HOUSTON – From the number of infections to total deaths, there’s no shortage of COVID-19 models that are trying to predict what’s going to happen with the coronavirus.
But what’s the right way to look at the numbers and which models can you depend on?
KPRC 2 Investigative Reporter Joel Eisenbaum put these models through the Trust Index.
But what dangers come with all of this? Who really has that answer?
“We did so well for so long,” said Dr. Peter Hotez of Baylor College of Medicine. Hotez added, “I’m quite worried we’re going to start seeing an uptick in cases.”
Certainly, that’s the general consensus. The closer we get together, the riskier it is.
Experts by the dozens are citing various models that give varying predictions.
An internal White House study supposedly predicts 3,000 deaths and 200,000 new cases a day by June 1 in the U.S.
But is that information accurate and should we base our social distancing policies on it?
“I don’t think that was ever meant for public consumption so I would basically discount it,” said Hotez.
Hotez says his favorite model is the one from the Institute for Health Metrics and Evaluation at the University of Washington’s School of Medicine. Hotez likes that the data sets are transparent and can be verified, but it’s also ever-shifting.
On April 1, total deaths predicted by August 4 in Texas were 6,392. By April 7, the predicted deaths were dramatically down to 2,025. Now, a month later, with stay-home orders evaporating, they’re back up to 3,632. Presumably, the longer we go, the more trustworthy the prediction.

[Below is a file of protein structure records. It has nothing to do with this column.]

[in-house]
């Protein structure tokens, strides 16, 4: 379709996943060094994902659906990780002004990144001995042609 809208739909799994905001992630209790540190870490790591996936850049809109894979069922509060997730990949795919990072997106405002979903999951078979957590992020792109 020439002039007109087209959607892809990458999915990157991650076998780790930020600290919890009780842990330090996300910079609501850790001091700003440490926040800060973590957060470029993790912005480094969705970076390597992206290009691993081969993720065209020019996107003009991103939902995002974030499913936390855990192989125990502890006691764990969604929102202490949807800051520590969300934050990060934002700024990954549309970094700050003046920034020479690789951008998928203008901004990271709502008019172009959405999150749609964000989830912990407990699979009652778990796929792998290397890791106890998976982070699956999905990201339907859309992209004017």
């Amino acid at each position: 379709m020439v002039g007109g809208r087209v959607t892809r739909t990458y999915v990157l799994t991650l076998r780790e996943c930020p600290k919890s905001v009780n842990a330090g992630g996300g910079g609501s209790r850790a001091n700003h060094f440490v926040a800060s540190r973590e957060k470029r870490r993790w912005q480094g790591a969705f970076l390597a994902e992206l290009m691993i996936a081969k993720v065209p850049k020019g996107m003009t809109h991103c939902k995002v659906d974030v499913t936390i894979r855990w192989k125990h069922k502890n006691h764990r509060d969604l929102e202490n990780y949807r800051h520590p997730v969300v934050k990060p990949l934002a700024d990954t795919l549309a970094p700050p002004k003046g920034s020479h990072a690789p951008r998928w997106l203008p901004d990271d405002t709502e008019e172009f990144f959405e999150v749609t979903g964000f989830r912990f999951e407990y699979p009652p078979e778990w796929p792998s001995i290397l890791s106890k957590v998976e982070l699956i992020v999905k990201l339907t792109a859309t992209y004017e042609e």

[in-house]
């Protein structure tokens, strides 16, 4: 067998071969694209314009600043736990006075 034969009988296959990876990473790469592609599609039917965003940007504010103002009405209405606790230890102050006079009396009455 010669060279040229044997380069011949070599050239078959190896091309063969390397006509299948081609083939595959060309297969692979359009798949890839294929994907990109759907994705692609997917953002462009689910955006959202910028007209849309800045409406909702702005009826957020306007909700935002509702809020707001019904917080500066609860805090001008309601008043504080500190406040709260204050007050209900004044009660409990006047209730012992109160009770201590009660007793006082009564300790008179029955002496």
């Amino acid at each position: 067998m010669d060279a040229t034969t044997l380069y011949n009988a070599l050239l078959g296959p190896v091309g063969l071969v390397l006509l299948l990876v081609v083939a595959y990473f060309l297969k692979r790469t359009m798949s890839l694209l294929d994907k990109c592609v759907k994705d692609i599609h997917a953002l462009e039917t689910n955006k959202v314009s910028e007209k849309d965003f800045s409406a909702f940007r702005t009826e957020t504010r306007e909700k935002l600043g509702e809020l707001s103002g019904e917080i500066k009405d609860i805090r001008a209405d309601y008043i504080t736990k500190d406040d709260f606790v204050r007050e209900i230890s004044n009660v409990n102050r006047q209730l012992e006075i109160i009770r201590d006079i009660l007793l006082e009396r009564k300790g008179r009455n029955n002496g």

The COVID-19 modeling gig isn’t just for the professionals.
There are also all manner of amateur modelers, like Judith Oppenheim. She’s a retired engineer who went to Rice University and lives in Friendswood.
For Oppenheim, it’s a hobby. She appears to be diligent and she reliably posts her updated modeling and predictions weekly in a local Facebook group. It’s chock-full of semi-pro soothsayers.
Another hobby in her retirement, she’s crafty and she makes her own face coverings.
Oppenheim’s conclusion is it’s clearly too early to get out and about because we simply do not know enough. The Texas data set isn’t big enough yet, she says.
“We need more of a validation, more of a predictive capability so that we can say we’re under control and we can go to the next stage,” said Oppenheim.
So can you trust the COVID-19 prediction models? Certainly, it depends on the model. But even the one Hotez likes for Texas has swung significantly since the pandemic started. So we rate this “be careful” on the Trust Index.
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